PESTS  >  PESTS IN THE NEWS
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  • Fri Feb 27 2015

    Advisory - Health Canada warns Canadians not to use unregistered bedbug control products

    On February 23, Health Canada was made aware of the death of an infant and the serious injury of other family members from exposure to what appears to be a phosphine pesticide. A second child has since died as a result of this incident. This pesticide, which is highly toxic to humans and animals, was imported for personal use from abroad and was being used in the residence for the control of bedbugs. In Canada, phosphine pesticides can only be sold to individuals holding an appropriate pesticide applicator certificate or licence and are not approved for use on bedbugs. Health effects from e...

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  • Fri Feb 27 2015

    Bourbon virus likely transmitted by ticks or insects - Chanute Tribune

    The Centers for Disease Control and Prevention (CDC) formally reported on the discovery of a new virus named after Bourbon County in southeast Kansas. Bourbon virus belongs to a group of viruses called thogotoviruses. Viruses in this group are found all over the world. A few of these viruses can cause people to get sick. The new virus may have contributed to the death of a previously healthy man in eastern Kansas in late spring 2014. Named for the county where the patient lived, the Bourbon virus may be transmitted by tick or insects, according to an article in CDC’s Emerging Infectious ...

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  • Fri Feb 27 2015

    Pest Control Services Market – Global Industry Analysis and Opportunity Assessment 2014 to 2020: Future Market Insights

    London, UK — (ReleaseWire) — 02/26/2015 — The pest control services has displayed a substantial growth in the past few years, and is anticipated to demonstrate a significant growth in the future, the growth of this market is anticipated taking into consideration various aspects that include current market trend, growth pattern, market drivers and its challenges. The pest control services industry will experience an exceptional growth due to growing need for pest controls and related health concerns. Future Market Insights (FMI) has studied the pest control services market and provides a ...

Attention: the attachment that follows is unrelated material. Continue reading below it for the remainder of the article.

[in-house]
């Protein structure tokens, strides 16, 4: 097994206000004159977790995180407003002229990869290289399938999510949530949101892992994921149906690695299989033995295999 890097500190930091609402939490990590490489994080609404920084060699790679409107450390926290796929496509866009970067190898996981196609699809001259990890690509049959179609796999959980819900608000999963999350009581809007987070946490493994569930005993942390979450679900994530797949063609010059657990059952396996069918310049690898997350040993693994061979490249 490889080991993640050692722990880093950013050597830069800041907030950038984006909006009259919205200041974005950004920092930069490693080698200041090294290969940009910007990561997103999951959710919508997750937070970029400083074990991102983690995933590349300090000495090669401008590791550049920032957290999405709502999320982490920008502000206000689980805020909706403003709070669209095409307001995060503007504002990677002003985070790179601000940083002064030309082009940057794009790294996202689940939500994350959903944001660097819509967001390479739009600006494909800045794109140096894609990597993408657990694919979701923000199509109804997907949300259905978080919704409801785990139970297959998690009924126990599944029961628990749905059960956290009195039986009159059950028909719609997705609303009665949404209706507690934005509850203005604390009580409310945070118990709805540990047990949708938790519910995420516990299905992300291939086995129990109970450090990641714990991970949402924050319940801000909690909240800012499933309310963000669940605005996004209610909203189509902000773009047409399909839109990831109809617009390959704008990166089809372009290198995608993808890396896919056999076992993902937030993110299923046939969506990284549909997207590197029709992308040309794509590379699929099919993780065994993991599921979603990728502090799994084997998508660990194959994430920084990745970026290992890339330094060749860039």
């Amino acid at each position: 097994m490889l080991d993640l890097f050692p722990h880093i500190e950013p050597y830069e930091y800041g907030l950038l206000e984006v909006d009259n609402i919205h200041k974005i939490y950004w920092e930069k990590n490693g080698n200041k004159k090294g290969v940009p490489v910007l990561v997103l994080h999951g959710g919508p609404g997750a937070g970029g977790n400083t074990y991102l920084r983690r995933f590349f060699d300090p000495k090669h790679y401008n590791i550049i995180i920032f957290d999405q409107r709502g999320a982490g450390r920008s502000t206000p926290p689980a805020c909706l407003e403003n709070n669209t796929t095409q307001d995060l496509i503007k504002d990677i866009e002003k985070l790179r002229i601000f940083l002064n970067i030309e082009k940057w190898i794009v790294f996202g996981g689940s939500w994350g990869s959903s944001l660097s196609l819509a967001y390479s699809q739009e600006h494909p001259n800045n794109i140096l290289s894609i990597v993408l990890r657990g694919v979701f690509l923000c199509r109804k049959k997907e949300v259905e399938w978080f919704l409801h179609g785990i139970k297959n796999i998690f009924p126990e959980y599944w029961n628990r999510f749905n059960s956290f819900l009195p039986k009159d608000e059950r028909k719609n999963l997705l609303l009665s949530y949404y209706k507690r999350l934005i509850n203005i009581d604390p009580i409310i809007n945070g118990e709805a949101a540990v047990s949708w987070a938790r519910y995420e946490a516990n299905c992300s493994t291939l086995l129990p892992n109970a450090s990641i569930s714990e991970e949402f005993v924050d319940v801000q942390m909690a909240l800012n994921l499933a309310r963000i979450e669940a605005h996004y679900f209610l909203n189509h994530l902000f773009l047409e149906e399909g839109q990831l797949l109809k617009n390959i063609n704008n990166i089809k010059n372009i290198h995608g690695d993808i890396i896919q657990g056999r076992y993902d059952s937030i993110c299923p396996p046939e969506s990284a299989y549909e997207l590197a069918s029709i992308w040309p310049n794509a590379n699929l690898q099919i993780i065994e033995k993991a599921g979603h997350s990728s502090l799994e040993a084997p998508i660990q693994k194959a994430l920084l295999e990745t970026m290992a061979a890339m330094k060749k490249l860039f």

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  • Thu Feb 26 2015

    Attack of the crazy ants: Meet the dream-haunting insects plaguing the American Southeast

    The English had the longbow. The Spanish had steel. Tawny crazy ants have their own formidable weapon—a protective acid sheath—that protects them against fire ant enemies. The revelation comes from a new study published this week. Named for their butterscotch color and erratic movements, tawny crazy ants are the newest insect invaders sprawling throughout Texas and the Gulf states, unseating the reigning imported fire ants that have infested the region. Teeming out of electrical outlets and short-circuiting electronics, the tiny reddish-brown crazy ants have been making headlines as thei...

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  • Thu Feb 26 2015

    Insect Fear Film Festival celebrates bugging out - Daily Illini

    Even May Berenbaum, National Medal of Science winner and entomology professor, once feared insects. They creep, they crawl, they slither. And for every one human on Earth, there are 200 million insects. But now, it’s time to face them. Insect phobias will be explored — and possibly broken — Saturday at 6 p.m., as the Department of Entomology hosts the Insect Fear Film Festival at Foellinger Auditorium for its 32nd year. The festival will show insect fear films and feature other activities, summoning interactions between attendees and insects. “The X-Files Fight For the Future,” “Wa...

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  • Wed Feb 25 2015

    Chef wants to 'normalise' eating INSECTS at new restaurant